Psychology holds key to getting people out before disaster strikes

October 13, 2017 by Elizabeth Newnham, Rex Pui-Kin Lam And Satchit Balsari, The Conversation
Mass evacuations in response to natural disasters like Hurricane Maria are a logistical challenge, but also face psychological barriers to residents being willing and able to leave. Credit: EPA

Natural disasters are becoming more frequent and intense. Recent hurricanes, floods, bushfires and earthquakes have highlighted the significant potential for mass trauma. Yet we know relatively little about the psychology of decision-making in dangerous conditions.

The focus of this year's International Day for Disaster Reduction, October 13, is the second target in the United Nations' Sendai Framework: reducing the number of people affected by disasters by 2030.To achieve this, governments and organisations must work with communities to ensure effective disaster preparedness and response.

Evacuation is a key strategy for keeping city residents safe. Yet our study, conducted in Hong Kong and recently published in the International Journal of Public Health, identifies several barriers to in high-density cities. Importantly, psychological factors could affect decision-making in these situations.

High risk, low evacuation readiness

The combination of climate change and increasingly urbanised populations has elevated the risk of large and complex for cities.

Hong Kong is predicted to be at significant risk of a climatic disaster in the next ten years. Despite this, in our city-wide assessment, only 11% of residents surveyed reported feeling prepared to respond to a natural disaster.

Timely evacuation in emergencies can be critical for survival. It ensures vulnerable members of society are safe and have access to medical and social support.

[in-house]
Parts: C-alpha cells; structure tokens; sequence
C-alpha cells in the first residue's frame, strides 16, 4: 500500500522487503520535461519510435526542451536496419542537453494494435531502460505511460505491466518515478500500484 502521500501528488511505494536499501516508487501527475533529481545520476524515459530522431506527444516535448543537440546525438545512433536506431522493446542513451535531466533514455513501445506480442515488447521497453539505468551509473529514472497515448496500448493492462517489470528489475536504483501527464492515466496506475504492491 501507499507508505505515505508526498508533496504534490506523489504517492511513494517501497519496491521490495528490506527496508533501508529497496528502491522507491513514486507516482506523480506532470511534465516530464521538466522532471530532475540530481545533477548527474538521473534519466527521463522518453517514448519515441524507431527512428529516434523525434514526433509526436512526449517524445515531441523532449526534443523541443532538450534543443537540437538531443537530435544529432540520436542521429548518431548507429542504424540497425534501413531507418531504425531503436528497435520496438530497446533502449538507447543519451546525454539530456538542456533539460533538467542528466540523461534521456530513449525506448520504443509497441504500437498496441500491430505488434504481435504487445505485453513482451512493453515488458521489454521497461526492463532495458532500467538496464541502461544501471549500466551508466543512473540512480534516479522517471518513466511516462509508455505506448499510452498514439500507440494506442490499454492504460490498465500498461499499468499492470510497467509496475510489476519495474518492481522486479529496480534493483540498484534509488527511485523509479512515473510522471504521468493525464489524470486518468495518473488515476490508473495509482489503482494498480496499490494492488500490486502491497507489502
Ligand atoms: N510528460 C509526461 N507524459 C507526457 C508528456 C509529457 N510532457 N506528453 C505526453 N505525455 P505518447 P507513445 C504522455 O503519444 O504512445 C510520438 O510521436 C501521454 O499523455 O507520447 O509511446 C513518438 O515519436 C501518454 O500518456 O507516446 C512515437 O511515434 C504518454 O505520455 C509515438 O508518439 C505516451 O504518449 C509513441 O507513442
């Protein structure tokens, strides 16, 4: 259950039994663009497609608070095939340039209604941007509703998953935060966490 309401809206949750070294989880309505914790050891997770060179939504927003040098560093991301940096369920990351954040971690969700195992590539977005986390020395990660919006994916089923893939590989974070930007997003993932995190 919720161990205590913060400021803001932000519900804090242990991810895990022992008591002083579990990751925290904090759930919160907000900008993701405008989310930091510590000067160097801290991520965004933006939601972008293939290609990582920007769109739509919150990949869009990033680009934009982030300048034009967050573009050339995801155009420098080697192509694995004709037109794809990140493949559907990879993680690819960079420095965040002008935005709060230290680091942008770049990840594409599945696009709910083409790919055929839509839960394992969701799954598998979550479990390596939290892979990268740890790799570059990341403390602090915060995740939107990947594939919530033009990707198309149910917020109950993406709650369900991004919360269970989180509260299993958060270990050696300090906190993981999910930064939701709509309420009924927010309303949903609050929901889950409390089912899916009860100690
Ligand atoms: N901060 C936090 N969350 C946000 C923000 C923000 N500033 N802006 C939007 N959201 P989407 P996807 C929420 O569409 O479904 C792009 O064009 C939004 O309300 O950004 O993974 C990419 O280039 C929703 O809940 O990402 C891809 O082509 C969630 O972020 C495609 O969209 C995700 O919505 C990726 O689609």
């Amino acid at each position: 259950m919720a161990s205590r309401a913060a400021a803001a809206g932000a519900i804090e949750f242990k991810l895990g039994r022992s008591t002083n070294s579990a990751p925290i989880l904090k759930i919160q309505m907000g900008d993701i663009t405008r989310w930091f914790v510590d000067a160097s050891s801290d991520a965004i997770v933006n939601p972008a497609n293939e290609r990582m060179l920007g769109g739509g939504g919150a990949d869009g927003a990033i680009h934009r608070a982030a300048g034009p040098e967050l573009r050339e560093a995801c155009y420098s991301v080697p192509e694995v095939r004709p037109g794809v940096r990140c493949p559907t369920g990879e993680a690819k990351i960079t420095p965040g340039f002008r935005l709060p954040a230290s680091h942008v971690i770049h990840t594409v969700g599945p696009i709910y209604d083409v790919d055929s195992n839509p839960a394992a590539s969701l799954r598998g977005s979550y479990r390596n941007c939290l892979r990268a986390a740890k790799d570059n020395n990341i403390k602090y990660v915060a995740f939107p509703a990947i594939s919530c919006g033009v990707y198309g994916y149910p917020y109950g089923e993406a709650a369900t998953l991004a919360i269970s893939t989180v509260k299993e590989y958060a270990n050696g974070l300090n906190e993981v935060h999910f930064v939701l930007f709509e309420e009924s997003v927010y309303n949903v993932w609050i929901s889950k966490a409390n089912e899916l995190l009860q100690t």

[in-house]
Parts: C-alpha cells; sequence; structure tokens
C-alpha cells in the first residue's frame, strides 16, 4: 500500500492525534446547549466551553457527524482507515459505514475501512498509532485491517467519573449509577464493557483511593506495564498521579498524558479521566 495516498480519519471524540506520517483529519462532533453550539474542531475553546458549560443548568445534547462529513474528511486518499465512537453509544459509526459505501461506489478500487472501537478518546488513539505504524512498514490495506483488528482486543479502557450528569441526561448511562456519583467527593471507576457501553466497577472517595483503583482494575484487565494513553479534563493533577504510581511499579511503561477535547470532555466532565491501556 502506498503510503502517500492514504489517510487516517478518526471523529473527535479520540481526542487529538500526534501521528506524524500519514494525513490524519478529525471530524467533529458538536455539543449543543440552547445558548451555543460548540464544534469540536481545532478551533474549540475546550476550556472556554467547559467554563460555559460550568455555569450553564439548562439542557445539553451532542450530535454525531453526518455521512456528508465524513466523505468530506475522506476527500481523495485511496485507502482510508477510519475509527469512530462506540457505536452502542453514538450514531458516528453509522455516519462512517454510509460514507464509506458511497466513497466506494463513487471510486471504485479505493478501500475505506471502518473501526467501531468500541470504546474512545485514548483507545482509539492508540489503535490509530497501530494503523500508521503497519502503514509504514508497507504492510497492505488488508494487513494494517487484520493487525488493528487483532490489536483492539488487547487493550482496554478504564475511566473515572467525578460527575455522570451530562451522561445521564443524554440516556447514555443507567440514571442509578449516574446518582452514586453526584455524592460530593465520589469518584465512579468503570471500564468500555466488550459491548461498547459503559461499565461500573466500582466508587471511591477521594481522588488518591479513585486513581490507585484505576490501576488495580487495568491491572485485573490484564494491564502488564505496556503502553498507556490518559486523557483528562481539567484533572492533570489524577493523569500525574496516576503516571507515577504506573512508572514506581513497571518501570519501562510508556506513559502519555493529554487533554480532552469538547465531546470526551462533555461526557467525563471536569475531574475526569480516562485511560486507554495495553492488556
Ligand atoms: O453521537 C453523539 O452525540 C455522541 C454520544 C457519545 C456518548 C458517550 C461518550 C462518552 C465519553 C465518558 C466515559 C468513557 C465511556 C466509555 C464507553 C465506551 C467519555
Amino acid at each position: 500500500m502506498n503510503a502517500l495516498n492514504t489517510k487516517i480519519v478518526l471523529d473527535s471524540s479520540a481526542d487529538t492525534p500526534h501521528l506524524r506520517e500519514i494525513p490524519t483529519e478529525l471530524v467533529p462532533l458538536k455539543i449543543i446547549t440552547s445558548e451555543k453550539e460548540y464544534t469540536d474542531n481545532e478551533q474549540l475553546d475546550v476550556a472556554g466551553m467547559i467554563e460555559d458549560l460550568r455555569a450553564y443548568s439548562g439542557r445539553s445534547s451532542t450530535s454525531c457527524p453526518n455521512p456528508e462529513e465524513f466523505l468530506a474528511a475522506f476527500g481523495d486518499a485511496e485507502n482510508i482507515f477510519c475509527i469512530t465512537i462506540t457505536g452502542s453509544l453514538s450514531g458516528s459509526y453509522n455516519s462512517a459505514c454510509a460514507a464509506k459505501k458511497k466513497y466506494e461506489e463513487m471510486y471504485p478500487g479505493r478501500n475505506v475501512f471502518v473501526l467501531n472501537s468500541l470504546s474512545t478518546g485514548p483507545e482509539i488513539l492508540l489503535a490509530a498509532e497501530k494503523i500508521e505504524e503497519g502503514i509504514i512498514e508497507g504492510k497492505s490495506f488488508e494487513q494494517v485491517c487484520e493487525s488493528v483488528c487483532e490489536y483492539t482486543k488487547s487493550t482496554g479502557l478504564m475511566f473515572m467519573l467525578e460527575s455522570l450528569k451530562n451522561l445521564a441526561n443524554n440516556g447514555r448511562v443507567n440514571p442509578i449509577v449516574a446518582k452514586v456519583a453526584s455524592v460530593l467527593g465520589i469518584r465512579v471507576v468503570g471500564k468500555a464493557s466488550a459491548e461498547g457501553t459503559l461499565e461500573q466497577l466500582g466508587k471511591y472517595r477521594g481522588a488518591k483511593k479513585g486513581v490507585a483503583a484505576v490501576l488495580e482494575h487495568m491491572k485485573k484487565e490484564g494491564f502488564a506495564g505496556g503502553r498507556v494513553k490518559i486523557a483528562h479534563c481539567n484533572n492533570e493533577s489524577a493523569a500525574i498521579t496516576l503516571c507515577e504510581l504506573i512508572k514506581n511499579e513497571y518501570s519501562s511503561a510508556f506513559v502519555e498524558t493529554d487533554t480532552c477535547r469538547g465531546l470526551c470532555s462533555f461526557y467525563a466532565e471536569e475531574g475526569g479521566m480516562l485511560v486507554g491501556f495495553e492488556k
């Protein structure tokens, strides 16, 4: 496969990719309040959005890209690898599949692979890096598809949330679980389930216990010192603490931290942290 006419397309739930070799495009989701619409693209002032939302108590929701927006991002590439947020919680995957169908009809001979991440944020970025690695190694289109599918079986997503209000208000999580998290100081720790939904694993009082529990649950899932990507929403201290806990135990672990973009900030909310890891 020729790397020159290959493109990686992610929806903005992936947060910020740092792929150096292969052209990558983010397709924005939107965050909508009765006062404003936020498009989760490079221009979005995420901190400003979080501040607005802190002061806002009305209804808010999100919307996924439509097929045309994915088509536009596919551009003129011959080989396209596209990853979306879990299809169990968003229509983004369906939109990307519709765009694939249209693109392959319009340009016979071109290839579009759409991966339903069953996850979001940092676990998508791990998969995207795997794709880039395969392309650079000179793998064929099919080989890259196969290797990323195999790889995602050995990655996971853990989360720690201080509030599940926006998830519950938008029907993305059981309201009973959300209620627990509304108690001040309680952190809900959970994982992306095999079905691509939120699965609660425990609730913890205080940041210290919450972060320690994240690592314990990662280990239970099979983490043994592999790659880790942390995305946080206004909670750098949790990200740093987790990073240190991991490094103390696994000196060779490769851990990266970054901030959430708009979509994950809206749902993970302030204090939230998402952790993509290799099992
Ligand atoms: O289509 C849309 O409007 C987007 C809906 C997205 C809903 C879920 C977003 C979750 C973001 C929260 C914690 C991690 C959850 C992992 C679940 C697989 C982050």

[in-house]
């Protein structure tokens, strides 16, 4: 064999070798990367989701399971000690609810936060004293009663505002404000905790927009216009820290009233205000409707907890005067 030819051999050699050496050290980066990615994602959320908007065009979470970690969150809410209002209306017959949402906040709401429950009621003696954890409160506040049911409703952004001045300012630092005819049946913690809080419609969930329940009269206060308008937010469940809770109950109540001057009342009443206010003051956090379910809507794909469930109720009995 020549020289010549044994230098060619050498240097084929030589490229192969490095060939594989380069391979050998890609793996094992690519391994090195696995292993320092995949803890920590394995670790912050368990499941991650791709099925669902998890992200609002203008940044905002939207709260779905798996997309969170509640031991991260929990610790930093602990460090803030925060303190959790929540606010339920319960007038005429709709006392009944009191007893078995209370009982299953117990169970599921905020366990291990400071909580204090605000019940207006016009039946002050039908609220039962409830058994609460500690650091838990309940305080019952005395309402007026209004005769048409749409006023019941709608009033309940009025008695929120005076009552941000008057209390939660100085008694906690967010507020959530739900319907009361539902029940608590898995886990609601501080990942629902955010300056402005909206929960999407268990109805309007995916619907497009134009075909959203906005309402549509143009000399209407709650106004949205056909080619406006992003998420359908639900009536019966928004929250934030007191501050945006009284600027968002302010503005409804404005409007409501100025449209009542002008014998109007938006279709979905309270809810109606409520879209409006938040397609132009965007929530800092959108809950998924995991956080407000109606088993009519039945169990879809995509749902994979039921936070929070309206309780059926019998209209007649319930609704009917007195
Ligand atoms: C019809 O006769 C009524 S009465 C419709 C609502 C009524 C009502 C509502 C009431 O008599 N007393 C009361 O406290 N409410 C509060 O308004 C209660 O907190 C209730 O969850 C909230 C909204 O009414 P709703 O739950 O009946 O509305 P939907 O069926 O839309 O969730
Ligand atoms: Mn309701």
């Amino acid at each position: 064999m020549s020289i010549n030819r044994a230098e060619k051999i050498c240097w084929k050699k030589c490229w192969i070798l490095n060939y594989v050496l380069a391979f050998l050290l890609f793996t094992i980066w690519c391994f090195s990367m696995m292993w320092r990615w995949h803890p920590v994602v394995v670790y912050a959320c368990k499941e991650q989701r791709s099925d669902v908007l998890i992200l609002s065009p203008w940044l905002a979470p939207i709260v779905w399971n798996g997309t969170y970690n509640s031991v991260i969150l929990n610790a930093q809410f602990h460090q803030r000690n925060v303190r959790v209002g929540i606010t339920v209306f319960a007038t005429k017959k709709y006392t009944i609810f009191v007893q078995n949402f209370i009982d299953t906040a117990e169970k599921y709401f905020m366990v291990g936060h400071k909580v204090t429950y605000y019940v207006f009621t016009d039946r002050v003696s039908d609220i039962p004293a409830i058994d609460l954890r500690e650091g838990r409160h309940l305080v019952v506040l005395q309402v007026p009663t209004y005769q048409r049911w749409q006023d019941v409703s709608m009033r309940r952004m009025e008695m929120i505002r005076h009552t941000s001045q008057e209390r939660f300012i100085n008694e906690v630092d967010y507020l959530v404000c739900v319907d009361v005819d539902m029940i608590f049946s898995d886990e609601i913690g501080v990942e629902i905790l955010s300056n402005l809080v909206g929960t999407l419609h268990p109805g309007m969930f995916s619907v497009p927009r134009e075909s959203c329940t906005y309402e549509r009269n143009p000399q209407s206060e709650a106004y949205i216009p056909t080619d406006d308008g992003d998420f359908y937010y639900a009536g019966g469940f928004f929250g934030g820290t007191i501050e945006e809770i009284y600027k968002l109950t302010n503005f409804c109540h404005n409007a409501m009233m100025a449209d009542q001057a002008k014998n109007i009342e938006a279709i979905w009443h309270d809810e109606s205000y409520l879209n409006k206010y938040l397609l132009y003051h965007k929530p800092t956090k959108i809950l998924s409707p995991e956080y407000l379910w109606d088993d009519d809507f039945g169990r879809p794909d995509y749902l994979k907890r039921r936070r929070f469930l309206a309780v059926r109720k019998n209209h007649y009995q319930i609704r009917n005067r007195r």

However, people are not always willing and able to leave their homes. In our study,two out of every five people identified a reason that would stop them evacuating.

The most commonly reported barrier was not knowing where to go. A smaller proportion reported disability or mobility issues that limited their capacity to evacuate quickly. This is particularly important for older people, families with young children, and residents of high-rise buildings. Others were concerned about theft and looting should they leave their homes.

Similar studies from Australia, Japan, and the United States suggest these barriers are not limited to Hong Kong.

How does psychology come into it?

To respond adequately to an emergency, people must believe their actions will be effective.

While disaster information is often communicated objectively (for example, the prediction of a bushfire's speed and direction), we interpret these messages in light of our experiences and circumstances. Once we recognise the presence of a threat, we are then able to implement strategies to reduce the risk of harm.

Self-efficacy – the feeling of being able to exert control over difficulties that arise – is likely to play a crucial role in how we decide to evacuate. Psychological models suggest that motivation factors, such as our awareness of hazards, risk perception and anxiety levels, interact with our sense of self-efficacy as central factors in decision-making.

In our study, people who reported higher levels of self-efficacy were less likely to report barriers to evacuation. This appears to be a simple relationship: if you have strong coping skills, you are more likely to feel ready to evacuate.

So, providing concise and timely information paired with coping strategies should improve evacuation effectiveness.

However, in a complex disaster that compromises critical infrastructure – such as the destruction of Puerto Rico's electrical grid during Hurricane Maria – strong individual self-efficacy will not be enough.

The success of response and rescue efforts will depend not only on individual drive, but also on strategic and timely actions from both within and outside the affected populations. Government action and international aid remain vital.